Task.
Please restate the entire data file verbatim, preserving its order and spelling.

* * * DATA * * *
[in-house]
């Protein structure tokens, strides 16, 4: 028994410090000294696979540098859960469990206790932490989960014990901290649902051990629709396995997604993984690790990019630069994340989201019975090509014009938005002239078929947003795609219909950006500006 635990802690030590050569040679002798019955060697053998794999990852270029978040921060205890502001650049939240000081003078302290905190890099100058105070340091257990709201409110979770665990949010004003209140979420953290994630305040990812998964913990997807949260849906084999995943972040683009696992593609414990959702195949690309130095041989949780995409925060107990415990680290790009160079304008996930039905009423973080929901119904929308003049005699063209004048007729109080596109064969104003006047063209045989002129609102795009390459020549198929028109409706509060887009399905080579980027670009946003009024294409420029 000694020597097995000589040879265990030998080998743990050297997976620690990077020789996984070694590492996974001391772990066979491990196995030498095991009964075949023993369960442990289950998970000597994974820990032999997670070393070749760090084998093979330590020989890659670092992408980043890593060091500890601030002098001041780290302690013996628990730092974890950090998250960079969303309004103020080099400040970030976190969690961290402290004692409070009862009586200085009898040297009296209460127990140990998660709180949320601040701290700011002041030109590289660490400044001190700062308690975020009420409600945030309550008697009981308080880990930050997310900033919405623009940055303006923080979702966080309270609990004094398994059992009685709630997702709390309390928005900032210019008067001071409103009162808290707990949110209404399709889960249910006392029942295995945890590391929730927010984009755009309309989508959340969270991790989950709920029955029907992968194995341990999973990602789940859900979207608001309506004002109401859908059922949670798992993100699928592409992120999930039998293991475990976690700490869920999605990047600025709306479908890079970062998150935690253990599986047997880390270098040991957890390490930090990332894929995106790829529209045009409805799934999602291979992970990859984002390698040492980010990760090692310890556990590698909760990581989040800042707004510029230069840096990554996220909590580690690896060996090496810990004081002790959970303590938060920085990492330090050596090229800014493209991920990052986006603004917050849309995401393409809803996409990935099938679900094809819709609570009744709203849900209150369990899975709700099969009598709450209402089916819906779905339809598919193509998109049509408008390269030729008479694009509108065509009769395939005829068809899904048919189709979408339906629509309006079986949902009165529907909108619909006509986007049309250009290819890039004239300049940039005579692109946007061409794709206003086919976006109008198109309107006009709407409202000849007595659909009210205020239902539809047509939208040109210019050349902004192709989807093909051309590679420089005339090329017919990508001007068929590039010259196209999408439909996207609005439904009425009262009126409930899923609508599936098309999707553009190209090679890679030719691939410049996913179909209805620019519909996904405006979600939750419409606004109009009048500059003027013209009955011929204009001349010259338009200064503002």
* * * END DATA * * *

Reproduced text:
[in-house]
């Protein structure tokens, strides 16, 4: 028994410090000294696979540098859960469990206790932490989960014990901290649902051990629709396995997604993984690790990019630069994340989201019975090509014009938005002239078929947003795609219909950006500006 635990802690030590050569040679002798019955060697053998794999990852270029978040921060205890502001650049939240000081003078302290905190890099100058105070340091257990709201409110979770665990949010004003209140979420953290994630305040990812998964913990997807949260849906084999995943972040683009696992593609414990959702195949690309130095041989949780995409925060107990415990680290790009160079304008996930039905009423973080929901119904929308003049005699063209004048007729109080596109064969104003006047063209045989002129609102795009390459020549198929028109409706509060887009399905080579980027670009946003009024294409420029 000694020597097995000589040879265990030998080998743990050297997976620690990077020789996984070694590492996974001391772990066979491990196995030498095991009964075949023993369960442990289950998970000597994974820990032999997670070393070749760090084998093979330590020989890659670092992408980043890593060091500890601030002098001041780290302690013996628990730092974890950090998250960079969303309004103020080099400040970030976190969690961290402290004692409070009862009586200085009898040297009296209460127990140990998660709180949320601040701290700011002041030109590289660490400044001190700062308690975020009420409600945030309550008697009981308080880990930050997310900033919405623009940055303006923080979702966080309270609990004094398994059992009685709630997702709390309390928005900032210019008067001071409103009162808290707990949110209404399709889960249910006392029942295995945890590391929730927010984009755009309309989508959340969270991790989950709920029955029907992968194995341990999973990602789940859900979207608001309506004002109401859908059922949670798992993100699928592409992120999930039998293991475990976690700490869920999605990047600025709306479908890079970062998150935690253990599986047997880390270098040991957890390490930090990332894929995106790829529209045009409805799934999602291979992970990859984002390698040492980010990760090692310890556990590698909760990581989040800042707004510029230069840096990554996220909590580690690896060996090496810990004081002790959970303590938060920085990492330090050596090229800014493209991920990052986006603004917050849309995401393409809803996409990935099938679900094809819709609570009744709203849900209150369990899975709700099969009598709450209402089916819906779905339809598919193509998109049509408008390269030729008479694009509108065509009769395939005829068809899904048919189709979408339906629509309006079986949902009165529907909108619909006509986007049309250009290819890039004239300049940039005579692109946007061409794709206003086919976006109008198109309107006009709407409202000849007595659909009210205020239902539809047509939208040109210019050349902004192709989807093909051309590679420089005339090329017919990508001007068929590039010259196209999408439909996207609005439904009425009262009126409930899923609508599936098309999707553009190209090679890679030719691939410049996913179909209805620019519909996904405006979600939750419409606004109009009048500059003027013209009955011929204009001349010259338009200064503002």